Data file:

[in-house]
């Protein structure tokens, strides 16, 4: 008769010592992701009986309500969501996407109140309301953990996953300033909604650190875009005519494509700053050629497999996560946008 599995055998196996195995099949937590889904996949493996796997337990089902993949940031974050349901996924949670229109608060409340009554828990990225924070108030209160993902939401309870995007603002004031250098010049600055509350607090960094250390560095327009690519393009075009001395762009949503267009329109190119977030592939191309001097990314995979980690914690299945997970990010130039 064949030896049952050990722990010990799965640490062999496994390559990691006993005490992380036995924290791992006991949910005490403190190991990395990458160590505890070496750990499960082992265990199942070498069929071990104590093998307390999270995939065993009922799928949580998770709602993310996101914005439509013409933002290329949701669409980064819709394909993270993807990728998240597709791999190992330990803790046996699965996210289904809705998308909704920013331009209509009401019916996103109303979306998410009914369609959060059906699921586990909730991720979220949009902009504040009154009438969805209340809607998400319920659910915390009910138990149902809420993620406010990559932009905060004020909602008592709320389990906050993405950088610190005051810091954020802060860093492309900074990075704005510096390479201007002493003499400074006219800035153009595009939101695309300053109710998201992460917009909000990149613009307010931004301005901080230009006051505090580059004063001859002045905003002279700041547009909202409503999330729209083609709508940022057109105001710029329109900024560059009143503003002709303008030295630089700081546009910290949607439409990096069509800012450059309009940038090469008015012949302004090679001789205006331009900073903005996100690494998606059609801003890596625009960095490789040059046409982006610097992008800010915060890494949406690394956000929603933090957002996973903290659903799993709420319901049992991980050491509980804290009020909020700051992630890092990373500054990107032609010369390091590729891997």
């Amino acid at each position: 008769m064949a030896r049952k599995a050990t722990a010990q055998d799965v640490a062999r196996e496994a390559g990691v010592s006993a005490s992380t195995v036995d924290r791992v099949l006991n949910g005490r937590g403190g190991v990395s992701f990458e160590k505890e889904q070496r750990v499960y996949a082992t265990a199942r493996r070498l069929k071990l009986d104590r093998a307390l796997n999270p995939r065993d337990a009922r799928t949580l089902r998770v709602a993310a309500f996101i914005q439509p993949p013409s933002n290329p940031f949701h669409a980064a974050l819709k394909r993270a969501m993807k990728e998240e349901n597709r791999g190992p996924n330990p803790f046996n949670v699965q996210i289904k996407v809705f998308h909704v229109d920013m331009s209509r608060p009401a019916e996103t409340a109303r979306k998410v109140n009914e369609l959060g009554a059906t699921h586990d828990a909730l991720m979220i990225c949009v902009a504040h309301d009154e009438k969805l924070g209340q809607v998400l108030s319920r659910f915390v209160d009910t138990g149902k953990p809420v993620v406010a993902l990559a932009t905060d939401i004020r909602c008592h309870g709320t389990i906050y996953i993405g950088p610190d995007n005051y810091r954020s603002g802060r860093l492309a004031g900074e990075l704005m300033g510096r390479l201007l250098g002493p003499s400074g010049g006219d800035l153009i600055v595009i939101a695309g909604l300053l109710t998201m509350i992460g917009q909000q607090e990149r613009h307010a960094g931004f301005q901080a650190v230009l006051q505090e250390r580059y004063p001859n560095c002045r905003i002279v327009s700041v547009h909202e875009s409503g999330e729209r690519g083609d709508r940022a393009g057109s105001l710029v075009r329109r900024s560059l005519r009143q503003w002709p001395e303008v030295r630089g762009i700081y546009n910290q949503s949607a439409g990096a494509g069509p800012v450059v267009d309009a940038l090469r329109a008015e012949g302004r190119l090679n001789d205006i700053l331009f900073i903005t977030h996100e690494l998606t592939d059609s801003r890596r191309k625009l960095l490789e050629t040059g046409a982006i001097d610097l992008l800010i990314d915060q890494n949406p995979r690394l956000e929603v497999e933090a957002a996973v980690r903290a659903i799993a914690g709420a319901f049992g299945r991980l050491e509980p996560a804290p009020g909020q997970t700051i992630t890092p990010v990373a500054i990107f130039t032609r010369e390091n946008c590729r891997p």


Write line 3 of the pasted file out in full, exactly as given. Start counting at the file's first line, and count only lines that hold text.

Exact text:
């Amino acid at each position: 008769m064949a030896r049952k599995a050990t722990a010990q055998d799965v640490a062999r196996e496994a390559g990691v010592s006993a005490s992380t195995v036995d924290r791992v099949l006991n949910g005490r937590g403190g190991v990395s992701f990458e160590k505890e889904q070496r750990v499960y996949a082992t265990a199942r493996r070498l069929k071990l009986d104590r093998a307390l796997n999270p995939r065993d337990a009922r799928t949580l089902r998770v709602a993310a309500f996101i914005q439509p993949p013409s933002n290329p940031f949701h669409a980064a974050l819709k394909r993270a969501m993807k990728e998240e349901n597709r791999g190992p996924n330990p803790f046996n949670v699965q996210i289904k996407v809705f998308h909704v229109d920013m331009s209509r608060p009401a019916e996103t409340a109303r979306k998410v109140n009914e369609l959060g009554a059906t699921h586990d828990a909730l991720m979220i990225c949009v902009a504040h309301d009154e009438k969805l924070g209340q809607v998400l108030s319920r659910f915390v209160d009910t138990g149902k953990p809420v993620v406010a993902l990559a932009t905060d939401i004020r909602c008592h309870g709320t389990i906050y996953i993405g950088p610190d995007n005051y810091r954020s603002g802060r860093l492309a004031g900074e990075l704005m300033g510096r390479l201007l250098g002493p003499s400074g010049g006219d800035l153009i600055v595009i939101a695309g909604l300053l109710t998201m509350i992460g917009q909000q607090e990149r613009h307010a960094g931004f301005q901080a650190v230009l006051q505090e250390r580059y004063p001859n560095c002045r905003i002279v327009s700041v547009h909202e875009s409503g999330e729209r690519g083609d709508r940022a393009g057109s105001l710029v075009r329109r900024s560059l005519r009143q503003w002709p001395e303008v030295r630089g762009i700081y546009n910290q949503s949607a439409g990096a494509g069509p800012v450059v267009d309009a940038l090469r329109a008015e012949g302004r190119l090679n001789d205006i700053l331009f900073i903005t977030h996100e690494l998606t592939d059609s801003r890596r191309k625009l960095l490789e050629t040059g046409a982006i001097d610097l992008l800010i990314d915060q890494n949406p995979r690394l956000e929603v497999e933090a957002a996973v980690r903290a659903i799993a914690g709420a319901f049992g299945r991980l050491e509980p996560a804290p009020g909020q997970t700051i992630t890092p990010v990373a500054i990107f130039t032609r010369e390091n946008c590729r891997p």